Fight On!

Cape Breton Coal Miners, 1900-1925

Fight On! By Joanne Schwartz

Joanne Schwartz
Nimbus Publishing

In early twentieth-century Cape Breton, coal mines stretched far out under the ocean. The workers, mostly men, but also children and ponies, spent all day in the dark, damp mines. Each day the workers descended into the mines, they risked never seeing sunlight or their families again. They were miserable and fearful, working in dangerous conditions where fatal accidents were common.

So the brave miners took matters into their own hands, and stood up to the companies treating them this way. They went on strike again and again, suffering from starvation, disease, freezing winters, and violence at the hands of the mine owners and police. Fight On! tells the stories of these miners and their families, Cape Breton heroes who fought against corporate greed, putting their livelihoods on the line for better conditions and healthier families and communities.

The newest installment in the award-winning Compass series, Fight On! is at once an engaging history and a passionate call to action against injustice. Includes dozens of modern and archival colour photos and illustrations, a glossary of terms, index, and informative sidebars.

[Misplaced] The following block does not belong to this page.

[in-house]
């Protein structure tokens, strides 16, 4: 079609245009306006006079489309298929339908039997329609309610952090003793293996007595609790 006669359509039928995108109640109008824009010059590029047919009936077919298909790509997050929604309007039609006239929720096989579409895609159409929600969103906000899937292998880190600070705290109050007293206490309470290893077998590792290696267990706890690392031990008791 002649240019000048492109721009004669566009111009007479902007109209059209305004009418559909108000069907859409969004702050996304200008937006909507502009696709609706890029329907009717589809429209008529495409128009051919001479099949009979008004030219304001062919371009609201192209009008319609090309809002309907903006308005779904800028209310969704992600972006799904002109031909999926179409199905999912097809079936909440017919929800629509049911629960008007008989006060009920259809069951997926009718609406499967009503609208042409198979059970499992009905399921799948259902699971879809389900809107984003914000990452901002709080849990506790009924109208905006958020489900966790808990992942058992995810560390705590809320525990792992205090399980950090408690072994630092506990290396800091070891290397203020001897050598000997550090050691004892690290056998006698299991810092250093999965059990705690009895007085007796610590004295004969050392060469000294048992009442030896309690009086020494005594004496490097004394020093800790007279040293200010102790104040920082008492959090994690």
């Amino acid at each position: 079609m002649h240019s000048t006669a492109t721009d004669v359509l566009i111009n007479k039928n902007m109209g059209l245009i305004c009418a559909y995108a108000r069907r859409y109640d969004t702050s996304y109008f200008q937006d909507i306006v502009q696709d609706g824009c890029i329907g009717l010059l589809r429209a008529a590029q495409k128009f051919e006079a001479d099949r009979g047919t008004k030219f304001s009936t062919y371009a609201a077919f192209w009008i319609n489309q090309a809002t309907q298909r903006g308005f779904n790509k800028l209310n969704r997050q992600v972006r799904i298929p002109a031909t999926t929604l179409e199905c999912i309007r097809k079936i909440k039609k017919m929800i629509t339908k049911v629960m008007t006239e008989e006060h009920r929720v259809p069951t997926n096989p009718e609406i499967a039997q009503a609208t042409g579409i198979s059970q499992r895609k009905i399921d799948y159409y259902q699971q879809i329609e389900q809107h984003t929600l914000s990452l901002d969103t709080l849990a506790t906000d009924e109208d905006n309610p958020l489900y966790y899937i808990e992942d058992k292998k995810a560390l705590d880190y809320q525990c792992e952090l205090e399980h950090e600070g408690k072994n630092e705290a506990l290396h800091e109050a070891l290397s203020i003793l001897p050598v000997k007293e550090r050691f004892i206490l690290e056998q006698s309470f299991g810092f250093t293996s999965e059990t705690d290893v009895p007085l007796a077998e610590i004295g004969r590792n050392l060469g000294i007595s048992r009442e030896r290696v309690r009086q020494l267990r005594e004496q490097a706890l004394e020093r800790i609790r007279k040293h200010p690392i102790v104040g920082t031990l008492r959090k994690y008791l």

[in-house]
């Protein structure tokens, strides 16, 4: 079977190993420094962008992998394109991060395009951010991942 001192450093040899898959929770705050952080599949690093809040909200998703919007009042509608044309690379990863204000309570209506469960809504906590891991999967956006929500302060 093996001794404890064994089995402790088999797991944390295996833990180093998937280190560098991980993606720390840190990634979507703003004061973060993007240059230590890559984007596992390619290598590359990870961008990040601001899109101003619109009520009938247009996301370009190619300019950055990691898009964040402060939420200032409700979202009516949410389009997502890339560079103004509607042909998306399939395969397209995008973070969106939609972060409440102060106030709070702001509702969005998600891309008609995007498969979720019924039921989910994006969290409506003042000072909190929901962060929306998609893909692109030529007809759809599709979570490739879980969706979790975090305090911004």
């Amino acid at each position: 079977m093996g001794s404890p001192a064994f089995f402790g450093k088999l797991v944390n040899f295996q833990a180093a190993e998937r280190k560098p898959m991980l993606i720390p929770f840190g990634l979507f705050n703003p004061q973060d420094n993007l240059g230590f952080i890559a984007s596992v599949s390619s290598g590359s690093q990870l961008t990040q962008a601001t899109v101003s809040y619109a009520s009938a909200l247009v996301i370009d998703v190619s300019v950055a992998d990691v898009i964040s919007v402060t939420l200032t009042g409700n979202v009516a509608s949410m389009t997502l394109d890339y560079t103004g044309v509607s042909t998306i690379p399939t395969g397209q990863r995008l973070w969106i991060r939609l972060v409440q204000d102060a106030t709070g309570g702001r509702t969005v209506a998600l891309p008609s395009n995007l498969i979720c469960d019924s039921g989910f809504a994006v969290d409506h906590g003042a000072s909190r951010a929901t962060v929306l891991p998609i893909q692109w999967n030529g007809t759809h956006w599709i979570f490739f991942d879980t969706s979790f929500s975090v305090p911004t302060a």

Joanne Schwartz is a highly regarded writer for children and a children’s librarian. In this true story for kids, she pulls no punches in her exploration of the exploitation and maltreatment of working people in the early twentieth century. As Canada and Canadians come to learn about injustices committed in the past against Indigenous people, ethnic and religious minorities, women, and sexual minorities, it is important to recall that economic injustice and exploitation of the working class is another part of history that should not be forgotten. Fight On! is a needed contribution to Canadian labour history, exploring the particular instance of coal miners in Cape Breton and their struggles to gain and maintain safer working conditions and something resembling a living wage.
Highly Recommended.
CM:Canadian Review of Materials